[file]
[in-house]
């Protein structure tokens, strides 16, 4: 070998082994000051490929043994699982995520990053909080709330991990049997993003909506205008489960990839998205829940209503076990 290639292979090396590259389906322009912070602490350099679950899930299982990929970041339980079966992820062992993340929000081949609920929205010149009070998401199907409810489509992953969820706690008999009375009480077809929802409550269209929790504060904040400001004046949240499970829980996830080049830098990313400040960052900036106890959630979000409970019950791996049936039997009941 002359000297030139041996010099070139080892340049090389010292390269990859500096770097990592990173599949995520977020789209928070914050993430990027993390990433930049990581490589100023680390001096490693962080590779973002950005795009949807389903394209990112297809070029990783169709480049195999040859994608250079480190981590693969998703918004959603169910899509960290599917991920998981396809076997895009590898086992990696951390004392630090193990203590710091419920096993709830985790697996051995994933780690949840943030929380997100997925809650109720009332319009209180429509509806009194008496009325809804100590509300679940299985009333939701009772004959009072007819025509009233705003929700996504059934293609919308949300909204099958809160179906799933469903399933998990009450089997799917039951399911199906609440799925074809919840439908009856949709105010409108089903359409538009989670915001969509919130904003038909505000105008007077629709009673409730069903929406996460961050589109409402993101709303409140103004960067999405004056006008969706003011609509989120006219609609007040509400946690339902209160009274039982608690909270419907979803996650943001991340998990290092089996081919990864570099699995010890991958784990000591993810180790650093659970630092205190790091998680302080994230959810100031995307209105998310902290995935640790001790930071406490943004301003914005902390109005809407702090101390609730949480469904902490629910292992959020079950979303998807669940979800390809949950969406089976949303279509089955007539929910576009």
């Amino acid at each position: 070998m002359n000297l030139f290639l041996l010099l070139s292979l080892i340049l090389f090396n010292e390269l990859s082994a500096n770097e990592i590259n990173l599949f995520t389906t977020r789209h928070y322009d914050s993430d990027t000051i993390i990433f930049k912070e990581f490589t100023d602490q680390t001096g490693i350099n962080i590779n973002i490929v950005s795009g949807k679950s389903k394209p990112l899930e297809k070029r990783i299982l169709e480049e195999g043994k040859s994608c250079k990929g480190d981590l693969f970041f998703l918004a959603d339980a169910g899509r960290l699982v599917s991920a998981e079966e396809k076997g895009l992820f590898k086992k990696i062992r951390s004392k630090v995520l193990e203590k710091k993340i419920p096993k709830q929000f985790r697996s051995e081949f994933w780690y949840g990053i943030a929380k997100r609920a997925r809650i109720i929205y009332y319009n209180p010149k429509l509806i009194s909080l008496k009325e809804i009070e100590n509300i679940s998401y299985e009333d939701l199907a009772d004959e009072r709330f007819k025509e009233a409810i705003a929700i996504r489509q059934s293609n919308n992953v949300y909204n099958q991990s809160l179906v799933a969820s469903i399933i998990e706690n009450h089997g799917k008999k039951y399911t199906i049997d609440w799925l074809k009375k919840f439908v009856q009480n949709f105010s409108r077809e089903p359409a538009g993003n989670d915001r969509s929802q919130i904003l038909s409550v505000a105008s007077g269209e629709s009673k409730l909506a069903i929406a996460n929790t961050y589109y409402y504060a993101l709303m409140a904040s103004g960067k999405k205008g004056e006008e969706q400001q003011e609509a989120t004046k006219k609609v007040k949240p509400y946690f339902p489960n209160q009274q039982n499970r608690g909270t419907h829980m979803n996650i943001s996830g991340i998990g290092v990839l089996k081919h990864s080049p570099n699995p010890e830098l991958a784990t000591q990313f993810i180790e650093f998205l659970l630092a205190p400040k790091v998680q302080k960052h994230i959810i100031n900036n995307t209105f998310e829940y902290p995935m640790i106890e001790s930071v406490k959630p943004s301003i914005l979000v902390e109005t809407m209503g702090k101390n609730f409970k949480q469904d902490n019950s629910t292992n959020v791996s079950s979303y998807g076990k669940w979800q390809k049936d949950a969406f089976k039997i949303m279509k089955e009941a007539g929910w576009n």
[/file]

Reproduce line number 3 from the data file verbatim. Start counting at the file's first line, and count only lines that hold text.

């Amino acid at each position: 070998m002359n000297l030139f290639l041996l010099l070139s292979l080892i340049l090389f090396n010292e390269l990859s082994a500096n770097e990592i590259n990173l599949f995520t389906t977020r789209h928070y322009d914050s993430d990027t000051i993390i990433f930049k912070e990581f490589t100023d602490q680390t001096g490693i350099n962080i590779n973002i490929v950005s795009g949807k679950s389903k394209p990112l899930e297809k070029r990783i299982l169709e480049e195999g043994k040859s994608c250079k990929g480190d981590l693969f970041f998703l918004a959603d339980a169910g899509r960290l699982v599917s991920a998981e079966e396809k076997g895009l992820f590898k086992k990696i062992r951390s004392k630090v995520l193990e203590k710091k993340i419920p096993k709830q929000f985790r697996s051995e081949f994933w780690y949840g990053i943030a929380k997100r609920a997925r809650i109720i929205y009332y319009n209180p010149k429509l509806i009194s909080l008496k009325e809804i009070e100590n509300i679940s998401y299985e009333d939701l199907a009772d004959e009072r709330f007819k025509e009233a409810i705003a929700i996504r489509q059934s293609n919308n992953v949300y909204n099958q991990s809160l179906v799933a969820s469903i399933i998990e706690n009450h089997g799917k008999k039951y399911t199906i049997d609440w799925l074809k009375k919840f439908v009856q009480n949709f105010s409108r077809e089903p359409a538009g993003n989670d915001r969509s929802q919130i904003l038909s409550v505000a105008s007077g269209e629709s009673k409730l909506a069903i929406a996460n929790t961050y589109y409402y504060a993101l709303m409140a904040s103004g960067k999405k205008g004056e006008e969706q400001q003011e609509a989120t004046k006219k609609v007040k949240p509400y946690f339902p489960n209160q009274q039982n499970r608690g909270t419907h829980m979803n996650i943001s996830g991340i998990g290092v990839l089996k081919h990864s080049p570099n699995p010890e830098l991958a784990t000591q990313f993810i180790e650093f998205l659970l630092a205190p400040k790091v998680q302080k960052h994230i959810i100031n900036n995307t209105f998310e829940y902290p995935m640790i106890e001790s930071v406490k959630p943004s301003i914005l979000v902390e109005t809407m209503g702090k101390n609730f409970k949480q469904d902490n019950s629910t292992n959020v791996s079950s979303y998807g076990k669940w979800q390809k049936d949950a969406f089976k039997i949303m279509k089955e009941a007539g929910w576009n």